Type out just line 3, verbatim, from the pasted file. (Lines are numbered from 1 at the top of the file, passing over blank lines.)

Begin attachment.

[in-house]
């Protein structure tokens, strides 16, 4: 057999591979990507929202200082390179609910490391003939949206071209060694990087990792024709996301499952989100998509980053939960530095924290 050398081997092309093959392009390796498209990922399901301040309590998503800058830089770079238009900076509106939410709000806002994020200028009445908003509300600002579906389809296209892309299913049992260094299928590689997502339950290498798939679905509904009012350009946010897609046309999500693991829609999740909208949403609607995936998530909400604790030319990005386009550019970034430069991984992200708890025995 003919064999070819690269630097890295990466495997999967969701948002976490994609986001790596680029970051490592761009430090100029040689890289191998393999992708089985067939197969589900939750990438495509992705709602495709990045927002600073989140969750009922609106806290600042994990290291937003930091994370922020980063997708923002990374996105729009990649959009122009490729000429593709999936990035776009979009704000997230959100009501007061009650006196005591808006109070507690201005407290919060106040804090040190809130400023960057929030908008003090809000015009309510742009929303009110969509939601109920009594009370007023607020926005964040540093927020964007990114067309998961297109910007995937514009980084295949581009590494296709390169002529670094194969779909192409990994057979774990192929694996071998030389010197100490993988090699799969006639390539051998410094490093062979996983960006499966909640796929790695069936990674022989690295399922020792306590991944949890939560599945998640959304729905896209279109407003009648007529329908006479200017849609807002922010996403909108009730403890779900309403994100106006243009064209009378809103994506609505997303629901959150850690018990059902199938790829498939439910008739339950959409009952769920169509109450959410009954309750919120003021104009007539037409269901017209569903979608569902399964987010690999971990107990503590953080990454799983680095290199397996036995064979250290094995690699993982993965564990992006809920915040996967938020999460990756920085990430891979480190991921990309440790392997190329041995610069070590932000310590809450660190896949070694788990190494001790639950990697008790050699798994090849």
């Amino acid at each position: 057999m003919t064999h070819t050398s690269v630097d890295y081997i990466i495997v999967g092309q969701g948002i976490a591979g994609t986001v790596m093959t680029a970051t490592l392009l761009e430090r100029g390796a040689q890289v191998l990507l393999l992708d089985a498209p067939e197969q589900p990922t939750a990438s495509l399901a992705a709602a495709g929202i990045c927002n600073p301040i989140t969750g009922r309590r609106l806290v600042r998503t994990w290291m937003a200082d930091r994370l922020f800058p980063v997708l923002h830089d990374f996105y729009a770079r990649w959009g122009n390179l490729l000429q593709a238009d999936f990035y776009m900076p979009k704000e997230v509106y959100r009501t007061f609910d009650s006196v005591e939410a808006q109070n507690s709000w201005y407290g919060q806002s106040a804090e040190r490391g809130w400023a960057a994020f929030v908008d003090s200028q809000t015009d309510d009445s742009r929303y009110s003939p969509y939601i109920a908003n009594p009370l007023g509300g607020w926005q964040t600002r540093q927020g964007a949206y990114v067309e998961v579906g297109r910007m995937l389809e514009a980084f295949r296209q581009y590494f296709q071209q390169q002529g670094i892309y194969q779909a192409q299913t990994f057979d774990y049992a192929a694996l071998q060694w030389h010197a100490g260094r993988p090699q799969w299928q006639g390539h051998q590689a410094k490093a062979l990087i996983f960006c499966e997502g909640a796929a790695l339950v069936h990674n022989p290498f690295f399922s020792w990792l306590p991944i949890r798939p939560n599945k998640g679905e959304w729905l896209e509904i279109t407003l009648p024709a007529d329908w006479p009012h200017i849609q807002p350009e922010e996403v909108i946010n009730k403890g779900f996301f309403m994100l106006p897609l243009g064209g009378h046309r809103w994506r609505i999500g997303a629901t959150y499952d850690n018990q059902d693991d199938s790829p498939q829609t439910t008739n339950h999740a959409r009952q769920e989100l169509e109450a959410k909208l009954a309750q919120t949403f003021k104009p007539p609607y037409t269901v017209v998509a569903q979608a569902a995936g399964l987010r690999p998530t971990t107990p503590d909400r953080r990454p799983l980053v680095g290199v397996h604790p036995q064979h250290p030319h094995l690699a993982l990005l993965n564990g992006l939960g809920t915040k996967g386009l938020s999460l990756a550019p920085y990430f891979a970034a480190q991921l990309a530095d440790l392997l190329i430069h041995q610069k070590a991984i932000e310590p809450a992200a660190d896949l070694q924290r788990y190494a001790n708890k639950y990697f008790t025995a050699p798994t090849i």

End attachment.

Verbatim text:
């Amino acid at each position: 057999m003919t064999h070819t050398s690269v630097d890295y081997i990466i495997v999967g092309q969701g948002i976490a591979g994609t986001v790596m093959t680029a970051t490592l392009l761009e430090r100029g390796a040689q890289v191998l990507l393999l992708d089985a498209p067939e197969q589900p990922t939750a990438s495509l399901a992705a709602a495709g929202i990045c927002n600073p301040i989140t969750g009922r309590r609106l806290v600042r998503t994990w290291m937003a200082d930091r994370l922020f800058p980063v997708l923002h830089d990374f996105y729009a770079r990649w959009g122009n390179l490729l000429q593709a238009d999936f990035y776009m900076p979009k704000e997230v509106y959100r009501t007061f609910d009650s006196v005591e939410a808006q109070n507690s709000w201005y407290g919060q806002s106040a804090e040190r490391g809130w400023a960057a994020f929030v908008d003090s200028q809000t015009d309510d009445s742009r929303y009110s003939p969509y939601i109920a908003n009594p009370l007023g509300g607020w926005q964040t600002r540093q927020g964007a949206y990114v067309e998961v579906g297109r910007m995937l389809e514009a980084f295949r296209q581009y590494f296709q071209q390169q002529g670094i892309y194969q779909a192409q299913t990994f057979d774990y049992a192929a694996l071998q060694w030389h010197a100490g260094r993988p090699q799969w299928q006639g390539h051998q590689a410094k490093a062979l990087i996983f960006c499966e997502g909640a796929a790695l339950v069936h990674n022989p290498f690295f399922s020792w990792l306590p991944i949890r798939p939560n599945k998640g679905e959304w729905l896209e509904i279109t407003l009648p024709a007529d329908w006479p009012h200017i849609q807002p350009e922010e996403v909108i946010n009730k403890g779900f996301f309403m994100l106006p897609l243009g064209g009378h046309r809103w994506r609505i999500g997303a629901t959150y499952d850690n018990q059902d693991d199938s790829p498939q829609t439910t008739n339950h999740a959409r009952q769920e989100l169509e109450a959410k909208l009954a309750q919120t949403f003021k104009p007539p609607y037409t269901v017209v998509a569903q979608a569902a995936g399964l987010r690999p998530t971990t107990p503590d909400r953080r990454p799983l980053v680095g290199v397996h604790p036995q064979h250290p030319h094995l690699a993982l990005l993965n564990g992006l939960g809920t915040k996967g386009l938020s999460l990756a550019p920085y990430f891979a970034a480190q991921l990309a530095d440790l392997l190329i430069h041995q610069k070590a991984i932000e310590p809450a992200a660190d896949l070694q924290r788990y190494a001790n708890k639950y990697f008790t025995a050699p798994t090849i």